Understanding How to View Success

Understanding How to View Success

When we work on setting goals, understanding how to view success is a key component in the process. Please read tonight’s blog from Ron to learn more about this critical process, and all of the viewpoints that go into it.

Most of you are by now aware of our goal of helping each employee identify their potential and then put them on a path to achieving it. The keyword there is “goal.” Each person needs to establish goals in their lives. It starts from a young age in how we are treated by our parents and grandparents. They teach us right from wrong and good from bad. In this manner, we start on a developmental path of understanding what we should do. It is our first experience with goals. Be a good person. As Colin Powell is known to say “don’t do anything that will embarrass your parents.” Then we have a transition from family life as a very young person to our school phase.

We go to school and we are taught to read and write and perform arithmetic calculations. That puts us on a path of learning that is aiming at helping us develop our intellect. That is the goal. We also start to experience socialization with a peer group, first our classmates and then our friends, another series of goals in getting along with others. In some cases, we get involved in music or sports and then learn how to get along with others in different backgrounds, again more goals. We have the family, the school, the peer groups, the sports teams and clubs, music and other groups all helping us grow into a complete person. All goals.

And then we have to make a choice at the end of High School or in some cases before, about what we are going to do next. This is, for many, the beginning of making our own decisions and establishing our own goals. This is the next transition from basic learning to specialized learning. To become able to provide ourselves with sufficient knowledge or expertise to be able to look after our own needs. Another transition. A more serious one.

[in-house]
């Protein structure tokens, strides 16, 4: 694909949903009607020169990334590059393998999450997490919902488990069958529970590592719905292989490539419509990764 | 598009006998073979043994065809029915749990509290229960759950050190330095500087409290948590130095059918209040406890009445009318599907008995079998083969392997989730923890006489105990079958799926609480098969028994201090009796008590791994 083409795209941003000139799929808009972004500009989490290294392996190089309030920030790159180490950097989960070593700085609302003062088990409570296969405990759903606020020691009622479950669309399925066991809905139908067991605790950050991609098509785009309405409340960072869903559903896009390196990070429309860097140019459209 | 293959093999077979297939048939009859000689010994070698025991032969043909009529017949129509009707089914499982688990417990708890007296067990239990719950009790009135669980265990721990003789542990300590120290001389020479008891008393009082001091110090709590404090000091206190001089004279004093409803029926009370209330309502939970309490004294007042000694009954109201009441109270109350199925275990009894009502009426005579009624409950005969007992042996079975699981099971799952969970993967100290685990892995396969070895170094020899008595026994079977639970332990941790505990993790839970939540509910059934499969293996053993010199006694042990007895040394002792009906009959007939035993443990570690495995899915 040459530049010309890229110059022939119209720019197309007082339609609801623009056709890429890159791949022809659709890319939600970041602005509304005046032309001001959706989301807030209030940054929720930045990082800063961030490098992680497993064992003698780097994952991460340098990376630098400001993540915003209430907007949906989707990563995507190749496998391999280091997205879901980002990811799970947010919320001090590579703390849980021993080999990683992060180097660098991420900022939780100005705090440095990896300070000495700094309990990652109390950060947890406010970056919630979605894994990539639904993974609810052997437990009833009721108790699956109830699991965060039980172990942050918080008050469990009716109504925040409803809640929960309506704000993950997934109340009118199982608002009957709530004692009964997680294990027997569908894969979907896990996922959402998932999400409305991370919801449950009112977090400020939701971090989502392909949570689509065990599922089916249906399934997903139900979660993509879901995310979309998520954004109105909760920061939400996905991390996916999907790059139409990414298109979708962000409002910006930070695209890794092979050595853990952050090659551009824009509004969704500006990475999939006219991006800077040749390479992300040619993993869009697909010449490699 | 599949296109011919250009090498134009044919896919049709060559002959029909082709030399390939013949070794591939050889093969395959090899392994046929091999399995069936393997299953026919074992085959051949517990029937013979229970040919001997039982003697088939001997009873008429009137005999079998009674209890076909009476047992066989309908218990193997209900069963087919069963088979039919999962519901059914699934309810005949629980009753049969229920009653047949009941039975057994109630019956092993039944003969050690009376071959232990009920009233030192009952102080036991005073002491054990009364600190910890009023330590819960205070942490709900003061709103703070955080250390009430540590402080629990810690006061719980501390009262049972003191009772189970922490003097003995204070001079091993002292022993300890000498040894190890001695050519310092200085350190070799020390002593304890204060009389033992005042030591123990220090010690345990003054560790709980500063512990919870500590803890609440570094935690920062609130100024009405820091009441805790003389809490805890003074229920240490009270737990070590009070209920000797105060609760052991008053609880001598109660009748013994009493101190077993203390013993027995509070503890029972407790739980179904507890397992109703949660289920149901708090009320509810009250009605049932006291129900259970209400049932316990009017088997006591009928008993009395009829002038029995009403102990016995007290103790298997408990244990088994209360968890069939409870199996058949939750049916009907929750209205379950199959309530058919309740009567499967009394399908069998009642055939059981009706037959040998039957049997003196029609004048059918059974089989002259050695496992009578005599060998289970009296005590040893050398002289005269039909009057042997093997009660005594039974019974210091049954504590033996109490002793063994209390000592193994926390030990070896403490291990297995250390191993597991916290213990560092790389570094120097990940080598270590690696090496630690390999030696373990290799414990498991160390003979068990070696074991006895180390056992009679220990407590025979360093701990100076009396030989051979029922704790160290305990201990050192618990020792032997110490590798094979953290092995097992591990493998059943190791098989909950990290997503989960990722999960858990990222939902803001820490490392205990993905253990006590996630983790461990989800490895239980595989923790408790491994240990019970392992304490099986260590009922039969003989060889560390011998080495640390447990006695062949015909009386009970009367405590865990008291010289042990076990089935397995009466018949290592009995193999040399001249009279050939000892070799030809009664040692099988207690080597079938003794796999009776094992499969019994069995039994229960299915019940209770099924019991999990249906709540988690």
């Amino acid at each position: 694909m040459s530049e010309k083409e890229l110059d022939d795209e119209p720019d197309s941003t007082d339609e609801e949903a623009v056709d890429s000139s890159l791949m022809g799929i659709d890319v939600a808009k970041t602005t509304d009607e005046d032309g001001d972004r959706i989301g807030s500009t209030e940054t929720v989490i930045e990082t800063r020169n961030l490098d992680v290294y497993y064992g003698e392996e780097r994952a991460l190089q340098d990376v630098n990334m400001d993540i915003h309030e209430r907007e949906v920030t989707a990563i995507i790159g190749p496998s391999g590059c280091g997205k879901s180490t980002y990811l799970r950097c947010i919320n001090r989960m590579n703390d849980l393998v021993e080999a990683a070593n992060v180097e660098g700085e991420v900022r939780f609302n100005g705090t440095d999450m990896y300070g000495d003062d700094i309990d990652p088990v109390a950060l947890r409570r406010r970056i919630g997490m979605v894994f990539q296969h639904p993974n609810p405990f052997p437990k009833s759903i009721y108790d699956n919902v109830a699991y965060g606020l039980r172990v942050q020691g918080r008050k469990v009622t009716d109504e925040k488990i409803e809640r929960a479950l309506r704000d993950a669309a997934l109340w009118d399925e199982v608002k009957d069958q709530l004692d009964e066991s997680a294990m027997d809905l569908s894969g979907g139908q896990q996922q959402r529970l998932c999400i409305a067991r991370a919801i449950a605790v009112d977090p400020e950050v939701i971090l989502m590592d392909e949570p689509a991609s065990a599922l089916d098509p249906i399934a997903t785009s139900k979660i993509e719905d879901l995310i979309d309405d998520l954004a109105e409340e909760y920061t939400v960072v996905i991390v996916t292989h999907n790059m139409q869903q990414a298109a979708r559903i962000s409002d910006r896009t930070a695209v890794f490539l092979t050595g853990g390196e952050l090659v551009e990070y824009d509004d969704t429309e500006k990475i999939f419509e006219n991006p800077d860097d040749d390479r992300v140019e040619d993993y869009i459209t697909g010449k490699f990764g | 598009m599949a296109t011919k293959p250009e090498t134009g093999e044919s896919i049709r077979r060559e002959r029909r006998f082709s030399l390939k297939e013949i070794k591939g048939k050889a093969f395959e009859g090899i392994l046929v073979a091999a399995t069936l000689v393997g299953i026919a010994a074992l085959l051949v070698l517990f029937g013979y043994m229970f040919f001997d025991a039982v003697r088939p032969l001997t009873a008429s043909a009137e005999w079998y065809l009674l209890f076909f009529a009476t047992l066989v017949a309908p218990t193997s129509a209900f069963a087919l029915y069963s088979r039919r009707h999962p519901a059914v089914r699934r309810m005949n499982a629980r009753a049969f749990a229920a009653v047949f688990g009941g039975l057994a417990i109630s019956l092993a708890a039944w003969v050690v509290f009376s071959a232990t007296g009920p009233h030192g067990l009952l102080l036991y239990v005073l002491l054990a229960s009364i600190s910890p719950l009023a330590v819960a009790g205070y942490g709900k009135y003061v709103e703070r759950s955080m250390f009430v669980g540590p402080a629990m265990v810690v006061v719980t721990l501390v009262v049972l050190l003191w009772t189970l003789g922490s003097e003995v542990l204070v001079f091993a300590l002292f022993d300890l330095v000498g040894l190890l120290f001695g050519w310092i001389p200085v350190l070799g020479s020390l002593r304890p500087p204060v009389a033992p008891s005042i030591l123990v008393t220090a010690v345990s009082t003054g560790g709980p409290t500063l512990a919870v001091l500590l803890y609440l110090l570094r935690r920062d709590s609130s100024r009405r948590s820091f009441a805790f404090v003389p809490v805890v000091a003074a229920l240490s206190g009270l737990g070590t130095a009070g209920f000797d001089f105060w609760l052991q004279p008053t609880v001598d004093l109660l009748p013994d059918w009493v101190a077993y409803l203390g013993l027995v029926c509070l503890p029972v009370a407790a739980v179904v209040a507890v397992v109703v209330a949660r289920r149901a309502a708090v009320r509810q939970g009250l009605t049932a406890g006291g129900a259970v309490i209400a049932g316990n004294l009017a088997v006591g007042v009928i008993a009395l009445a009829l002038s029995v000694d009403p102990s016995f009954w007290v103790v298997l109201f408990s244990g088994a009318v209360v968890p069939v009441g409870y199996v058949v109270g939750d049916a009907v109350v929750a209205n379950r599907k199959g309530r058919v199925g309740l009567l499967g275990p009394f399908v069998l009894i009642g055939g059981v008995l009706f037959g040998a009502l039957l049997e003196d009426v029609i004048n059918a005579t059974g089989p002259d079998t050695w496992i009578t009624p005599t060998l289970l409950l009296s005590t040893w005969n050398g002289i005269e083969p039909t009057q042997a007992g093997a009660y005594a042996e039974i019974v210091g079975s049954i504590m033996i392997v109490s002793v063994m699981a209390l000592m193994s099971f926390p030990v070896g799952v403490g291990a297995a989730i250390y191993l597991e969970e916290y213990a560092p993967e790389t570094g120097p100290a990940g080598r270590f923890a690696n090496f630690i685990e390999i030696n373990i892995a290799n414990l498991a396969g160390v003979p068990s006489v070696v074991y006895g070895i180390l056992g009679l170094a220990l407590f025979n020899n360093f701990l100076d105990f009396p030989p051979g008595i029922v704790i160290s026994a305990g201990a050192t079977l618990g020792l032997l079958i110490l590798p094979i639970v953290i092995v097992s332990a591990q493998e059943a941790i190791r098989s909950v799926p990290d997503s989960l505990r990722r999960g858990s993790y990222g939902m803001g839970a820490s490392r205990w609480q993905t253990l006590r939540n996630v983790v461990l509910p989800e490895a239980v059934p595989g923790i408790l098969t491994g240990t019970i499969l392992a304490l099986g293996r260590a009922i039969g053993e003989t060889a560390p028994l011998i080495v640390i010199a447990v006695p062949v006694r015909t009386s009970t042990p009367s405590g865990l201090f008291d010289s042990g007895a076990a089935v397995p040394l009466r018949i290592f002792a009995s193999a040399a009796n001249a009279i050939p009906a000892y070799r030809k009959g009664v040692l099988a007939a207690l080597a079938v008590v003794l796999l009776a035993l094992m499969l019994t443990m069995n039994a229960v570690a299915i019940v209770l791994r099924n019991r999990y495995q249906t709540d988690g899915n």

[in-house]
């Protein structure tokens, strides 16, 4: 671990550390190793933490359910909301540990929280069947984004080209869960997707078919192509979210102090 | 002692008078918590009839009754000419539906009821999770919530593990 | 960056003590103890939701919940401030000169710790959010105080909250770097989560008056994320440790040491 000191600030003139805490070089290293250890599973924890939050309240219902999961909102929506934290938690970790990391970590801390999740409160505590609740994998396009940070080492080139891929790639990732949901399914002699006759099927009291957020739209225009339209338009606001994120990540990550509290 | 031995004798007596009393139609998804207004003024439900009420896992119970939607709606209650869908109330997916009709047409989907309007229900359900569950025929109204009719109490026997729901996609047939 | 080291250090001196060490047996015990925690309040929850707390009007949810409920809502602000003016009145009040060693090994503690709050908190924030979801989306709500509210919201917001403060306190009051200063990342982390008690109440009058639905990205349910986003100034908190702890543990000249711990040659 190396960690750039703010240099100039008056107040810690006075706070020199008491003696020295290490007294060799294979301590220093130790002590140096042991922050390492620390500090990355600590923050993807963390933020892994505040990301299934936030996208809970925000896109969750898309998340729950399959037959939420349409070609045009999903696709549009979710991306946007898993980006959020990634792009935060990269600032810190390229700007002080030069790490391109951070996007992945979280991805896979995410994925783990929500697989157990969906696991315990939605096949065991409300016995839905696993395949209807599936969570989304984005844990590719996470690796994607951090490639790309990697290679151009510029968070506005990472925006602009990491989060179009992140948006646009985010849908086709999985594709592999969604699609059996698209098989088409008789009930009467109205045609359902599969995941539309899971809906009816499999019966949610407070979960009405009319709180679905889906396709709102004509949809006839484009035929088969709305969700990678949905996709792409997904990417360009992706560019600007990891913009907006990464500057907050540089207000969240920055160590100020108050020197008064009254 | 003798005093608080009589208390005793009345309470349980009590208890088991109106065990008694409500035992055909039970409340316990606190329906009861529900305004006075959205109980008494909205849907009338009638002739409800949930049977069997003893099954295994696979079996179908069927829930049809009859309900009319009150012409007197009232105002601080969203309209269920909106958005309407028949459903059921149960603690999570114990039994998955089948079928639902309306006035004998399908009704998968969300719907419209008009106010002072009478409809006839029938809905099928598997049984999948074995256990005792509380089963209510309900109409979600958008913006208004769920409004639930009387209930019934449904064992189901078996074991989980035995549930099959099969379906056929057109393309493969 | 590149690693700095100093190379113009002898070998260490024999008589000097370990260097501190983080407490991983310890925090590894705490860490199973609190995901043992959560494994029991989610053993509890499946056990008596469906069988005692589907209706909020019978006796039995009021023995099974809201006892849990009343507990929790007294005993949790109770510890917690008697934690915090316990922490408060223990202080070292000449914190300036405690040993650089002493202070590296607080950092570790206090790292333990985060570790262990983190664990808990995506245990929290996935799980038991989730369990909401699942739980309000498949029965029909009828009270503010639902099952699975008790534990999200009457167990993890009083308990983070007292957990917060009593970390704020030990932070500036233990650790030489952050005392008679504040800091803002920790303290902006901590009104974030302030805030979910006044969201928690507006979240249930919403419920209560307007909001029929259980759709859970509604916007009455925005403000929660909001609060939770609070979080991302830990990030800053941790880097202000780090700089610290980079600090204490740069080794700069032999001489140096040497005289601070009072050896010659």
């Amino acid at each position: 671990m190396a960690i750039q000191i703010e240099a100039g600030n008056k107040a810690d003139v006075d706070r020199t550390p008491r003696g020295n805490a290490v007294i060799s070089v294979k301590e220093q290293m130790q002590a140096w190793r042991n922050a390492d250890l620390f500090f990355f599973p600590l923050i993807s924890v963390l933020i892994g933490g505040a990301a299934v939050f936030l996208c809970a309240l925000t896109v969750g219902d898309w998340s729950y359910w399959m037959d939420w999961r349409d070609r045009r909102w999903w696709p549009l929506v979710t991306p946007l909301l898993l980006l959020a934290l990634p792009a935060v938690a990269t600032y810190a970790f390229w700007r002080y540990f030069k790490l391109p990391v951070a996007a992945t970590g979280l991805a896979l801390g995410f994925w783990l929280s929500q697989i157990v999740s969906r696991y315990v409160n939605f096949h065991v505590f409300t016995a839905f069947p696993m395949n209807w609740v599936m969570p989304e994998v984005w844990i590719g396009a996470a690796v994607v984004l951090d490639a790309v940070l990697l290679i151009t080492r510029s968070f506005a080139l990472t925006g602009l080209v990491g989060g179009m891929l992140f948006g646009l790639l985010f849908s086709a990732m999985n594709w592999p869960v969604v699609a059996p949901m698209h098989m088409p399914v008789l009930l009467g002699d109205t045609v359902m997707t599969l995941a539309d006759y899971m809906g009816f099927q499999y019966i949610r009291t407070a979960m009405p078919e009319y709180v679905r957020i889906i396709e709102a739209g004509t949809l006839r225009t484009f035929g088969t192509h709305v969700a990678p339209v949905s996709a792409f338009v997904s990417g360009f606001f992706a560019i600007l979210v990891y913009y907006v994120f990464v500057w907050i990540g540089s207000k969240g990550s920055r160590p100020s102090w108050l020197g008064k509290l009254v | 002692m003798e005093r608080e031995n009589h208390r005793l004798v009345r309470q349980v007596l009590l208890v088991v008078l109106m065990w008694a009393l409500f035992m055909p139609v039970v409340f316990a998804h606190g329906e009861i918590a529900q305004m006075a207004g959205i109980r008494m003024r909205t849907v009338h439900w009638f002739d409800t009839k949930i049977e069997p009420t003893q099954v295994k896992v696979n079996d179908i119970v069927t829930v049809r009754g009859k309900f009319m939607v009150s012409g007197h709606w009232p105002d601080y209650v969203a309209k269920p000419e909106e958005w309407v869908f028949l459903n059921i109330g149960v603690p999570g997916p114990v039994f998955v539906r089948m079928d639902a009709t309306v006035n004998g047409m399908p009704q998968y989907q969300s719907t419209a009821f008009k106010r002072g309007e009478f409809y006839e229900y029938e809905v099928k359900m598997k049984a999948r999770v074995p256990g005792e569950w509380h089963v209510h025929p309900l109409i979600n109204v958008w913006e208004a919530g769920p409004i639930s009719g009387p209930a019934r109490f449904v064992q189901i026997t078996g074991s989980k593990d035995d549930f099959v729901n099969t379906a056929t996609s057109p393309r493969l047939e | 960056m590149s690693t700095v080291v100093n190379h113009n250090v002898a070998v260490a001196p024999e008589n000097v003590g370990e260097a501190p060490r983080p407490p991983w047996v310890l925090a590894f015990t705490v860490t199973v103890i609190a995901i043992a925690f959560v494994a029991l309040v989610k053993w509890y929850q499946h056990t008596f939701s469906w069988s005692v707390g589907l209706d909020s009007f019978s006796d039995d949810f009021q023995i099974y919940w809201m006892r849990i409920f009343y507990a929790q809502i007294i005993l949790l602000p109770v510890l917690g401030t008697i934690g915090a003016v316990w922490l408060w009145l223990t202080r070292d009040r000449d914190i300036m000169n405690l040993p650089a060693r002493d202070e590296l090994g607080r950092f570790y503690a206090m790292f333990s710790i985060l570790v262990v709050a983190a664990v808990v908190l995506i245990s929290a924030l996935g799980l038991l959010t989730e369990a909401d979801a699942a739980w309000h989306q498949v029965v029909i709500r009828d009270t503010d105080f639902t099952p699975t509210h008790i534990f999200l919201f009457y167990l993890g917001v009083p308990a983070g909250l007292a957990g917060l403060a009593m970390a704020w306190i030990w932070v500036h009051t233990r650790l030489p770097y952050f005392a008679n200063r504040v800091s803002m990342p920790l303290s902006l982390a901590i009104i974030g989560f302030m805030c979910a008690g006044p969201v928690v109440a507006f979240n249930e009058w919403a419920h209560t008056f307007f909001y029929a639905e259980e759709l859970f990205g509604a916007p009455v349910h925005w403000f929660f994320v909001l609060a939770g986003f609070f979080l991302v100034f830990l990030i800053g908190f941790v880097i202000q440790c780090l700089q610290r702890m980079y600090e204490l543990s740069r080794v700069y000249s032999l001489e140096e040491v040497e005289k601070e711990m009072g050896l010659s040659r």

We then go on to Junior College, or a Trade or Vocational School, or a University. We choose the classes we are going to take with a goal in mind. Sometimes that goal is a particular job. Sometimes it is simply getting more knowledge and then deciding what to do with that knowledge. But we are establishing our own goals.

Then comes the next step, another major transition. Getting a job. Finding a career. Becoming independent financially. This is a more difficult transition. Most people do not know what they want to do for a living. Some are very fortunate. They know they want to be a doctor or a teacher or a mechanic. But most people don’t have a clue.

How are we supposed to get the right answers if we don’t know what we are trying to do? We need to establish goals. We need to do a sort of audit on what we like and what we don’t like. What we are good at and what we struggle with. What kind of people we like to be around and which people cause us to want to be somewhere else?

I didn’t have a clue of what I wanted to do. Like most of us, I had been working in part-time jobs. I taught swimming and tennis at a country club. I sold things, encyclopedias. I did telemarketing, selling newspaper subscriptions. I played piano in a bar and organ in churches. I taught education at a University. I wanted to work in data processing but in those years, it was nearly impossible to find work in that field. So, I struggled. I am sure that I was not and am not alone in that fact. I think that most of us struggle to try to find our place in the world, in society.

Let me start by saying that I believe that we all want to be a success. But that is the challenge. What does that mean? Who teaches us or guides us on that path? Is success wealth? Or Status? Or Fame? I submit to you it is none of those things. I would like to say that it is simply being able to lead a healthy and productive and happy life. But what is that and who helps us to understand how to obtain it?

Education has changed today. The choices that a person has in classes are mind-boggling. Ed Gordon, a respected voice in education in America, in a recent newsletter stated “Many parents also believe that their local school is providing a good education to their children. Regretfully this is often not the case. Education levels have not kept pace with skill demands in workplaces.”

We, at Learning Without Scars, are strong advocates of the use of an annual performance review with each employee. This is an opportunity for each team leader to have a productive discussion with each employee and help them understand what they can do to become better as an employee. What they can focus on to be capable of another opportunity in the Company. How the team leader is there to help them. Goals can be established and then the path to success becomes clearer. Wouldn’t we all want that, for ourselves? Someone to help us establish the goals that would help us have a successful life. Don’t you think that would be helpful?

The Time is Now.

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